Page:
Photos of urban monarch overwintering sites in California

Stanley A. Gorodenski stanlep at
Wed Jan 10 21:27:27 EST 2001

> Isn't the point that, despite all the spraying, growth-inhibiting, watering
> and typical golf-course activities, the butterflies survive (or thrive)?
Maybe the Monarchs really do "... survive (or thrive)..." but these
photographs do not prove it.  Man (in the sense of the species, not a
gender) bulldozes, cuts, burns, scapes, applies various chemicals, and
destroys habitat and environment for his/her own interests.  There is no
guaranteed safe haven (outside of conservation areas) for the Monarch,
in this example.  The Eucalyptus trees may exist now, but 10 years from
now a business complex may take their place.
I am only keeping an open mind, and merely questioning whether this is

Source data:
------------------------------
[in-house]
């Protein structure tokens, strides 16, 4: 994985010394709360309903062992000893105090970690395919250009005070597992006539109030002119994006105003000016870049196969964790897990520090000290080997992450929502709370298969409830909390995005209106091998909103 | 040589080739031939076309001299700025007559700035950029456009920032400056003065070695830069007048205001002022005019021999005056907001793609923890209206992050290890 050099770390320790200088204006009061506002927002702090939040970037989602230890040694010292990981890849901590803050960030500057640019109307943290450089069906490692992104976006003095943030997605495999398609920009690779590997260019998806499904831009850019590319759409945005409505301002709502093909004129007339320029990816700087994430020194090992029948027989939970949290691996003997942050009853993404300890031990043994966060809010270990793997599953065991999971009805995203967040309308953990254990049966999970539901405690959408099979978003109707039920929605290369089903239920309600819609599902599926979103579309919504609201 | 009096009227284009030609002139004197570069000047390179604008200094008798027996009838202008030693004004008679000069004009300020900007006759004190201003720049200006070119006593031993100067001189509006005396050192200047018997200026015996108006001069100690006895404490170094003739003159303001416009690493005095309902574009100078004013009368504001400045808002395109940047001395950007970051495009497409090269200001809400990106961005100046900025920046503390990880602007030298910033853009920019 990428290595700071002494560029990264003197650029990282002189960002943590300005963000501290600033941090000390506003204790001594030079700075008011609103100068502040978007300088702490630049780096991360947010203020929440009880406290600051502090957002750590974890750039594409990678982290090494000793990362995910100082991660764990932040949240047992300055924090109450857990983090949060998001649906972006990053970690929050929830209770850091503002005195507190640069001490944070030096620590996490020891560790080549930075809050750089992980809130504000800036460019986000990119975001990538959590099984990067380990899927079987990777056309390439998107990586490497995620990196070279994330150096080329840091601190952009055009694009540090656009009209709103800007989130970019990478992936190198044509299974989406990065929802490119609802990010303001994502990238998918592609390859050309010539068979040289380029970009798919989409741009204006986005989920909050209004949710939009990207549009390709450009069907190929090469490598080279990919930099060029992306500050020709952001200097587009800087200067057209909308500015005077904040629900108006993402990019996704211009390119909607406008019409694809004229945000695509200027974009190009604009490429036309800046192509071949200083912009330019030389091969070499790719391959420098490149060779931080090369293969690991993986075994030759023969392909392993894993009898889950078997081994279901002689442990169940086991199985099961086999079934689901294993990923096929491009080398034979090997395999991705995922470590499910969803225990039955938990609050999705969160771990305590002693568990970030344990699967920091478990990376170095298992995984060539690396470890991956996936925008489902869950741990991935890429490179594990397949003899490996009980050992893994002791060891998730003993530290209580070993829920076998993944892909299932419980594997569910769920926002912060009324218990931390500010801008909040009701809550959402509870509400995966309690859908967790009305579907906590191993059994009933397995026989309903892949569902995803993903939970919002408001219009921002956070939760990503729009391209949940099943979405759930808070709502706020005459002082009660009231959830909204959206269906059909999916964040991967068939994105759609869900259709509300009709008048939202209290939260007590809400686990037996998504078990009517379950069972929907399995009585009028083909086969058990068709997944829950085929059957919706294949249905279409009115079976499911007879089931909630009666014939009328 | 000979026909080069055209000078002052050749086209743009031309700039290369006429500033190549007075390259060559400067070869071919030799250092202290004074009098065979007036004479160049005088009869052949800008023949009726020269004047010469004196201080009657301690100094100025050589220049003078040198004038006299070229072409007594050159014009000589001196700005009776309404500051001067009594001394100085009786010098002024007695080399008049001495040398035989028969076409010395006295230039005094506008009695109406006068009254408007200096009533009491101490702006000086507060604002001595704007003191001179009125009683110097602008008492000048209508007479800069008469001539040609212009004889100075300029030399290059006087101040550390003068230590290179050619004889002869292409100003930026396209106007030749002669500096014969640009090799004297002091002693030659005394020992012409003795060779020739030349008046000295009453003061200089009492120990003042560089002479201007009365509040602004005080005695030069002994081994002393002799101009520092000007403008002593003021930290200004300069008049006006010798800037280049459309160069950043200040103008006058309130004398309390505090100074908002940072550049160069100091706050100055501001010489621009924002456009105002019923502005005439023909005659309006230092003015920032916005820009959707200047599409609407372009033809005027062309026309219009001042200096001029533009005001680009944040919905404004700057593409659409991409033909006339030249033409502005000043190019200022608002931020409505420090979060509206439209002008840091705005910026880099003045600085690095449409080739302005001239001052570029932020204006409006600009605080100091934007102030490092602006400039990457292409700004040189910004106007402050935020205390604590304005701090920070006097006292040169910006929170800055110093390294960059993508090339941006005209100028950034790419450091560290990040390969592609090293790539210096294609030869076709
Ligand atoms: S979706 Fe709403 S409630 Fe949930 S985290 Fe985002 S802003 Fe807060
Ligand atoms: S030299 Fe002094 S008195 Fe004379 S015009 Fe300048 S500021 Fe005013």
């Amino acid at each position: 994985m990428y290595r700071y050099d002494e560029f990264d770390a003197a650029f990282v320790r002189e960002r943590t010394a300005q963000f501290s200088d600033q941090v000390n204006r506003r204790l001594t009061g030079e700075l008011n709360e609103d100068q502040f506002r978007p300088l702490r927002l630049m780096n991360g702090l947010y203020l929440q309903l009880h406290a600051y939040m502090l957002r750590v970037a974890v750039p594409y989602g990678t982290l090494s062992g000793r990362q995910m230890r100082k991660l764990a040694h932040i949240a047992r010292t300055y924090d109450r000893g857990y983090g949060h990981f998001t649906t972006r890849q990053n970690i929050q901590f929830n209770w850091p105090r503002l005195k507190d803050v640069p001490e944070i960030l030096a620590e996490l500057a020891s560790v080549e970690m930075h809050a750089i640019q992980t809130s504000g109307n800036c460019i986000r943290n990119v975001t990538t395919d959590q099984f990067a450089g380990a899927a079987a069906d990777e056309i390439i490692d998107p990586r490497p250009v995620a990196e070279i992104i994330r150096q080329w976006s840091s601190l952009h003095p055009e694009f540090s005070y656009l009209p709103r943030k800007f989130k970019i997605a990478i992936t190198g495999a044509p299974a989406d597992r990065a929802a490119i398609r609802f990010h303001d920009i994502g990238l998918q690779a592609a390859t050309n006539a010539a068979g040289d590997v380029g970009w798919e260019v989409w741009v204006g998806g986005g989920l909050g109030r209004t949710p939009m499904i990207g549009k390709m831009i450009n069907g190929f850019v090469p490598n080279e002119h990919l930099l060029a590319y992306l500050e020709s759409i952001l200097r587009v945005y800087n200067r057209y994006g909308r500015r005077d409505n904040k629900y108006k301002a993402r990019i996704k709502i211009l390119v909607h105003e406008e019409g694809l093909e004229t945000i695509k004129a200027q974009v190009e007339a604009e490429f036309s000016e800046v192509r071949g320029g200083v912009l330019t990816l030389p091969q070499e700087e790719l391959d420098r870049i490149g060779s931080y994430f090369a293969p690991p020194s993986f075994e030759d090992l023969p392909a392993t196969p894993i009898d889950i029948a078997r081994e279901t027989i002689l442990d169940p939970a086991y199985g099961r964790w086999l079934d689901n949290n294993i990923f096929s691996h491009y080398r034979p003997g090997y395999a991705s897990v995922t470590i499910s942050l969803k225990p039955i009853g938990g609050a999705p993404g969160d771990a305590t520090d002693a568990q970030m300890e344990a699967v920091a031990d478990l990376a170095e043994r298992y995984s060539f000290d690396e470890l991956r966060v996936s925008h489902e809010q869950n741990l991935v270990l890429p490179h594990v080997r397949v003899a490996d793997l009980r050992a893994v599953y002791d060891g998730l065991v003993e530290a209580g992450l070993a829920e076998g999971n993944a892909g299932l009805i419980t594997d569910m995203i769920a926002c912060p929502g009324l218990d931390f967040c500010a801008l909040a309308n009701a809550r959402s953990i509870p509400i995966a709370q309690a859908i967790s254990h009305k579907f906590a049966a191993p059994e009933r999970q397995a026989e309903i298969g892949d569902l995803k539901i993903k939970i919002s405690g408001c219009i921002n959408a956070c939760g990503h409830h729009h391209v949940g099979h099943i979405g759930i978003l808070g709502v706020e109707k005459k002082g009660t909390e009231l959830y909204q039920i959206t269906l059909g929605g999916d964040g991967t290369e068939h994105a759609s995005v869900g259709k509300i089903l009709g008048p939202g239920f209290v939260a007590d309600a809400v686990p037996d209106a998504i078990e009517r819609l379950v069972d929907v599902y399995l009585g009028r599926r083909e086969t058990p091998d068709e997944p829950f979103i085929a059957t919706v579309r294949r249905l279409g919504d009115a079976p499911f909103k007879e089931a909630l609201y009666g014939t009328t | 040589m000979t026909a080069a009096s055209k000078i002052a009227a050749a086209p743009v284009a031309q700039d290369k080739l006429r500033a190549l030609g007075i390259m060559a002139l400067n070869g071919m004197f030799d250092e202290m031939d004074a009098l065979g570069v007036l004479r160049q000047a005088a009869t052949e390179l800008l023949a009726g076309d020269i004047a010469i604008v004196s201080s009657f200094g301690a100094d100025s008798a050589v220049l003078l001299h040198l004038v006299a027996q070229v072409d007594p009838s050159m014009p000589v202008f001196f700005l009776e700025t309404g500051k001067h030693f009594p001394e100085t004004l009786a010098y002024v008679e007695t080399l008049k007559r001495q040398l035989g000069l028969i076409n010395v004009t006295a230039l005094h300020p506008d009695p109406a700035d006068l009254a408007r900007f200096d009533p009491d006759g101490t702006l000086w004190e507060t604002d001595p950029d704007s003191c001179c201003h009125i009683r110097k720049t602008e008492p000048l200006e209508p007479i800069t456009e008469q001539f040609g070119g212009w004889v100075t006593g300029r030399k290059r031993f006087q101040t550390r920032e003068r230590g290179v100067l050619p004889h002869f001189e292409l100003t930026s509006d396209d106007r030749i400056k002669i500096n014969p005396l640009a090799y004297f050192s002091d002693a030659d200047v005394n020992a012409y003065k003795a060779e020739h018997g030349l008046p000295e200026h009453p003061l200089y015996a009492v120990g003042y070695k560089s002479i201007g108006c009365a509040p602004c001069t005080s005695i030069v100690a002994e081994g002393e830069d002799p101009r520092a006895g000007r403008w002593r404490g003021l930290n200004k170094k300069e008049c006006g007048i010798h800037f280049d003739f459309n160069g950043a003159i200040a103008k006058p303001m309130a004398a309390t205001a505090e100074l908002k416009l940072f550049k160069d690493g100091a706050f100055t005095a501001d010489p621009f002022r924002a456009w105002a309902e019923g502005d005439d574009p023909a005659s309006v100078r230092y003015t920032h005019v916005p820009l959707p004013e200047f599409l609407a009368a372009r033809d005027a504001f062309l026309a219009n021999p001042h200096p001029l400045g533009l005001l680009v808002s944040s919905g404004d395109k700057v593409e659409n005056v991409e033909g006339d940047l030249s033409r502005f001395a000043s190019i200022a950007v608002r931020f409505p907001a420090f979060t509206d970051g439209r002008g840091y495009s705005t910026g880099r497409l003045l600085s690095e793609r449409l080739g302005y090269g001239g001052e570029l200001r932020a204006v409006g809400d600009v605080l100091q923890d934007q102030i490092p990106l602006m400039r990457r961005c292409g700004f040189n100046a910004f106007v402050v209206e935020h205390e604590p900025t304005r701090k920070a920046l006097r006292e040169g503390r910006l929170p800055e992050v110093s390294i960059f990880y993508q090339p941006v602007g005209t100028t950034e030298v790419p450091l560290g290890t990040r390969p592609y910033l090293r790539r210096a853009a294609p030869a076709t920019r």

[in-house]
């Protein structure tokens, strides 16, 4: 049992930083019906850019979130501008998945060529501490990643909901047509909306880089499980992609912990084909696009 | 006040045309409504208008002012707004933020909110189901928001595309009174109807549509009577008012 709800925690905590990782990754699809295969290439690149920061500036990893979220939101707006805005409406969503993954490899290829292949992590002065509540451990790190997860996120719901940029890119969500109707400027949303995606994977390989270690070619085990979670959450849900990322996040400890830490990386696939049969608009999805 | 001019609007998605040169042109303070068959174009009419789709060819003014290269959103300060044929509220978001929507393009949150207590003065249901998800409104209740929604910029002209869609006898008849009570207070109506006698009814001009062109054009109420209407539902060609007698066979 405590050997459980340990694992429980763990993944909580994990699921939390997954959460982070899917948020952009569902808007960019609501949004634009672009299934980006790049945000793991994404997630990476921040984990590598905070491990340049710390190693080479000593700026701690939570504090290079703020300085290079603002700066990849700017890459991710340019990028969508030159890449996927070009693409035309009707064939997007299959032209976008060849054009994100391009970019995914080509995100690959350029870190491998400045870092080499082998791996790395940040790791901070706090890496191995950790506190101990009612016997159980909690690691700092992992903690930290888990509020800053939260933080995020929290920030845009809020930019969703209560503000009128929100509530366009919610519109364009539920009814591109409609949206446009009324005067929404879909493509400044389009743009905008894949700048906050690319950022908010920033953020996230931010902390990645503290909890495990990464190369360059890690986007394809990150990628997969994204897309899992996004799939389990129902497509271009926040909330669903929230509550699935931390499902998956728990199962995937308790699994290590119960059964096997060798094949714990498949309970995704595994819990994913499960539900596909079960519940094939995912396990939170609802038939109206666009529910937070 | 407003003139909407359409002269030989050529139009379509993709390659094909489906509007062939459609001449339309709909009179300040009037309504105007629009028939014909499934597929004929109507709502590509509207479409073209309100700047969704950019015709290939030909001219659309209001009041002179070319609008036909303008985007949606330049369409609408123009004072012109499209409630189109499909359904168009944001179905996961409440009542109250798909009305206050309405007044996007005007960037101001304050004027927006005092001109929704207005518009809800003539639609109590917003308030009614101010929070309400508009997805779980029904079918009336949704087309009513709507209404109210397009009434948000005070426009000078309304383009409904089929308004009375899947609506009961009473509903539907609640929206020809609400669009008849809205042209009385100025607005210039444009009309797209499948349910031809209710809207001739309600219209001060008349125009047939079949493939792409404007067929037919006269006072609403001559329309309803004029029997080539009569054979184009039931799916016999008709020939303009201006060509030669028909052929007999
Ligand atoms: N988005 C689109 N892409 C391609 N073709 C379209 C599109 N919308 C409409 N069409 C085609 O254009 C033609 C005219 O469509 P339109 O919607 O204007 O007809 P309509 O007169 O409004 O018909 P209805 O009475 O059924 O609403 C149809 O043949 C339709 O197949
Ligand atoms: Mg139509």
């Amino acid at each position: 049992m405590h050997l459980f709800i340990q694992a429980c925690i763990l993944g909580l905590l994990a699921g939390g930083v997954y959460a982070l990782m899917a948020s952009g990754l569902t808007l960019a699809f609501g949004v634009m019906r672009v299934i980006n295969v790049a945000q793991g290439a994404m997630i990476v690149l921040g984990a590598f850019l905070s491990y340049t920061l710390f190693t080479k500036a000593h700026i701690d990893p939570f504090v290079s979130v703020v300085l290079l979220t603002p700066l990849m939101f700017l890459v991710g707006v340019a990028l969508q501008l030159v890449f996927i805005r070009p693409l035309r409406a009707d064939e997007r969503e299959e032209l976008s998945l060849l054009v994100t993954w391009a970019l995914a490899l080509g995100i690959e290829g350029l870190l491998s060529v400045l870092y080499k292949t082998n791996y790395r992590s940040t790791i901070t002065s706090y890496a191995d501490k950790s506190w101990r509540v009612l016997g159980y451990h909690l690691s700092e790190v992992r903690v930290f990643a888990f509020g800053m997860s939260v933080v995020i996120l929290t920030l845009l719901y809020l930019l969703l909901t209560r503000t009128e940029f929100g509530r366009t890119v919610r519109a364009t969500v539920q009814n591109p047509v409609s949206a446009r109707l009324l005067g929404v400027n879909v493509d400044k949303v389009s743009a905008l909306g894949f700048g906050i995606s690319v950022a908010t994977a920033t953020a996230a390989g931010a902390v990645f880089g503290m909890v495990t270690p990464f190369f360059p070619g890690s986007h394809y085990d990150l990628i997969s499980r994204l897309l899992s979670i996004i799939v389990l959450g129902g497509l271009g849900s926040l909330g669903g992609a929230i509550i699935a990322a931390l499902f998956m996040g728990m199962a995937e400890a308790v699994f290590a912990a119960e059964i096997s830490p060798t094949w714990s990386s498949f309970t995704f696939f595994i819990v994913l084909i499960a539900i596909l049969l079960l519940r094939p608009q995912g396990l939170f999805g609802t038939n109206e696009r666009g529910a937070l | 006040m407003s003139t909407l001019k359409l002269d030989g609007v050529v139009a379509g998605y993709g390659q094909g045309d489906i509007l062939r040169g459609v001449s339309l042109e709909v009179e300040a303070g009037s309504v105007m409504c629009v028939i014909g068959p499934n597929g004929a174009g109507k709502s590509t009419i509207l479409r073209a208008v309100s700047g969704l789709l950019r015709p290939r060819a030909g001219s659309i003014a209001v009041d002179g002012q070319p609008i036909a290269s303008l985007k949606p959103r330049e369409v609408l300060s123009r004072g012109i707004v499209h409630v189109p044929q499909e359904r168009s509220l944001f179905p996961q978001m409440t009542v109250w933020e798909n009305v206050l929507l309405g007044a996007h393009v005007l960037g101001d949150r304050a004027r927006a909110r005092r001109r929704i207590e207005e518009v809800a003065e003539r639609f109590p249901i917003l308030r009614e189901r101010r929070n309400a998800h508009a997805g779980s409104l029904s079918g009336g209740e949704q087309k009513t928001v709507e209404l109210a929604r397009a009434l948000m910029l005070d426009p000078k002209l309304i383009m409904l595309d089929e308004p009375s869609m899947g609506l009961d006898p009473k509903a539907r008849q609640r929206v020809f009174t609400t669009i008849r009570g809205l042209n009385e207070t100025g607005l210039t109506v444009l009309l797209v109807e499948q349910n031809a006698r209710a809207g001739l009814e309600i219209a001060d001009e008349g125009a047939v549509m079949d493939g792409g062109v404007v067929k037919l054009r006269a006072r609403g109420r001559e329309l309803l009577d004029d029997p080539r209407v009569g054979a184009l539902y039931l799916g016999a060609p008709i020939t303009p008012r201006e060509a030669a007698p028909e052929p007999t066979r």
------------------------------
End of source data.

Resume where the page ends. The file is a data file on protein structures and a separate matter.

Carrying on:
really solid evidence that the Monarch's future survival is insured and
that we have nothing to worry about.  I am not outright debunking Paul's
claims, or implied claims, or bashing Paul (I am quite impressed with
the amount of information he brings to this forum).  I am just asking
for more evidence to prove it in a scientific sense (perhaps I am
reading more into Paul's message than is there, in which case I withdraw
this message).  For all I know, these photographs may be the Monarch
equivalent of a tree squirrel frantically hanging onto a floating branch
as it cascades over a waterfall to its death on the rocks below - there
is only the "appearance" of survival at this point in time.  Others more
expert (my knowledge on the subject is very little) on the Monarch can
perhaps give their opinion on the significance of the documentation
provided by Paul.
On the surface I agree that the documentation provided by Paul gives the
strong appearance of the Monarch doing well and thriving, but is that
the real case?  I hope I am not too far off base on my reading of this
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